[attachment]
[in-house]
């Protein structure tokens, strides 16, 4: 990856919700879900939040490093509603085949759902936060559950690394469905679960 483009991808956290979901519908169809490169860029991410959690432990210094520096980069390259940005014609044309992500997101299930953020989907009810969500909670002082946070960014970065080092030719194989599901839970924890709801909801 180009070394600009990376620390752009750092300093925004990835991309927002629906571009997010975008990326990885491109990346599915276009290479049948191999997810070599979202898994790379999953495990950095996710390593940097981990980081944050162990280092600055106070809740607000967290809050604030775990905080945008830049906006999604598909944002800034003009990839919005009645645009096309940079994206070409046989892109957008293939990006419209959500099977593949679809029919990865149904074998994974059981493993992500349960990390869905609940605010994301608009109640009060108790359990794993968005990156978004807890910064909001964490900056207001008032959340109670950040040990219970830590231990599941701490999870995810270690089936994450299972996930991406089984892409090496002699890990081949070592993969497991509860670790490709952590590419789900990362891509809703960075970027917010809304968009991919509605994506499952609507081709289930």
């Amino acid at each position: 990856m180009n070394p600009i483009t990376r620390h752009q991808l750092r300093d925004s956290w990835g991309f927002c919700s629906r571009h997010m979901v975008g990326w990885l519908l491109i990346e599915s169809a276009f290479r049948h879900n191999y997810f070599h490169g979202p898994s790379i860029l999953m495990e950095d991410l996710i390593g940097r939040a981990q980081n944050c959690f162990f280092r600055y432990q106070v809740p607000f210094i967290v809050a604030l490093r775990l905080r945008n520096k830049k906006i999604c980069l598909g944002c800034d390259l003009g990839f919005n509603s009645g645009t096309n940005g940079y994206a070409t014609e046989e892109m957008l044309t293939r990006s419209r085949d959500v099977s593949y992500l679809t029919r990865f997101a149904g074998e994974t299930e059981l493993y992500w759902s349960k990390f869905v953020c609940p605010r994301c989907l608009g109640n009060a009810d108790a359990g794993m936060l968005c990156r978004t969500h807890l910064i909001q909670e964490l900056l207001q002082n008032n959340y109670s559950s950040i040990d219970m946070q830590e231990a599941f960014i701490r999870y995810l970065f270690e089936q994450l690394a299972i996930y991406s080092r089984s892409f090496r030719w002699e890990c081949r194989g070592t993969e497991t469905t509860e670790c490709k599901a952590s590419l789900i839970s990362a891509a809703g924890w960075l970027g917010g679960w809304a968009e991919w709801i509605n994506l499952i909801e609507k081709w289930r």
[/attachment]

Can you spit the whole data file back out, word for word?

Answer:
[in-house]
């Protein structure tokens, strides 16, 4: 990856919700879900939040490093509603085949759902936060559950690394469905679960 483009991808956290979901519908169809490169860029991410959690432990210094520096980069390259940005014609044309992500997101299930953020989907009810969500909670002082946070960014970065080092030719194989599901839970924890709801909801 180009070394600009990376620390752009750092300093925004990835991309927002629906571009997010975008990326990885491109990346599915276009290479049948191999997810070599979202898994790379999953495990950095996710390593940097981990980081944050162990280092600055106070809740607000967290809050604030775990905080945008830049906006999604598909944002800034003009990839919005009645645009096309940079994206070409046989892109957008293939990006419209959500099977593949679809029919990865149904074998994974059981493993992500349960990390869905609940605010994301608009109640009060108790359990794993968005990156978004807890910064909001964490900056207001008032959340109670950040040990219970830590231990599941701490999870995810270690089936994450299972996930991406089984892409090496002699890990081949070592993969497991509860670790490709952590590419789900990362891509809703960075970027917010809304968009991919509605994506499952609507081709289930």
């Amino acid at each position: 990856m180009n070394p600009i483009t990376r620390h752009q991808l750092r300093d925004s956290w990835g991309f927002c919700s629906r571009h997010m979901v975008g990326w990885l519908l491109i990346e599915s169809a276009f290479r049948h879900n191999y997810f070599h490169g979202p898994s790379i860029l999953m495990e950095d991410l996710i390593g940097r939040a981990q980081n944050c959690f162990f280092r600055y432990q106070v809740p607000f210094i967290v809050a604030l490093r775990l905080r945008n520096k830049k906006i999604c980069l598909g944002c800034d390259l003009g990839f919005n509603s009645g645009t096309n940005g940079y994206a070409t014609e046989e892109m957008l044309t293939r990006s419209r085949d959500v099977s593949y992500l679809t029919r990865f997101a149904g074998e994974t299930e059981l493993y992500w759902s349960k990390f869905v953020c609940p605010r994301c989907l608009g109640n009060a009810d108790a359990g794993m936060l968005c990156r978004t969500h807890l910064i909001q909670e964490l900056l207001q002082n008032n959340y109670s559950s950040i040990d219970m946070q830590e231990a599941f960014i701490r999870y995810l970065f270690e089936q994450l690394a299972i996930y991406s080092r089984s892409f090496r030719w002699e890990c081949r194989g070592t993969e497991t469905t509860e670790c490709k599901a952590s590419l789900i839970s990362a891509a809703g924890w960075l970027g917010g679960w809304a968009e991919w709801i509605n994506l499952i909801e609507k081709w289930r």